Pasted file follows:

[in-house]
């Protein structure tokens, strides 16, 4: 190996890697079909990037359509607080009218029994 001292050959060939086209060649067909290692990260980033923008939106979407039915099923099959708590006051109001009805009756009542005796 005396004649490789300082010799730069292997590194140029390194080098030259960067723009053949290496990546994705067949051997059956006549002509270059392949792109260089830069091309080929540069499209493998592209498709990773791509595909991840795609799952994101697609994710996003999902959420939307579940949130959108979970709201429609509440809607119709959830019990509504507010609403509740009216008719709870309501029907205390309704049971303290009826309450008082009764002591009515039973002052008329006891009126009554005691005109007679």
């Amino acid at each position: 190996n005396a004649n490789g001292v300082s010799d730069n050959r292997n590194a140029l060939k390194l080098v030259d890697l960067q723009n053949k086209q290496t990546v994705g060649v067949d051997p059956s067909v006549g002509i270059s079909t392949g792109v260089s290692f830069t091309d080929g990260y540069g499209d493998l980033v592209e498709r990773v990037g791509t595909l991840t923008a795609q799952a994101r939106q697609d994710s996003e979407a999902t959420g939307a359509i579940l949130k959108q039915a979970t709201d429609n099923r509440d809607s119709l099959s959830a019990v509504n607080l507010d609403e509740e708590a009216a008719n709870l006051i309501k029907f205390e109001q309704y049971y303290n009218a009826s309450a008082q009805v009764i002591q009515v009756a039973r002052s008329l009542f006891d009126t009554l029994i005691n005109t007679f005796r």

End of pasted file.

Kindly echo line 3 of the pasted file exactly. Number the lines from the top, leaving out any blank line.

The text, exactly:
């Amino acid at each position: 190996n005396a004649n490789g001292v300082s010799d730069n050959r292997n590194a140029l060939k390194l080098v030259d890697l960067q723009n053949k086209q290496t990546v994705g060649v067949d051997p059956s067909v006549g002509i270059s079909t392949g792109v260089s290692f830069t091309d080929g990260y540069g499209d493998l980033v592209e498709r990773v990037g791509t595909l991840t923008a795609q799952a994101r939106q697609d994710s996003e979407a999902t959420g939307a359509i579940l949130k959108q039915a979970t709201d429609n099923r509440d809607s119709l099959s959830a019990v509504n607080l507010d609403e509740e708590a009216a008719n709870l006051i309501k029907f205390e109001q309704y049971y303290n009218a009826s309450a008082q009805v009764i002591q009515v009756a039973r002052s008329l009542f006891d009126t009554l029994i005691n005109t007679f005796r």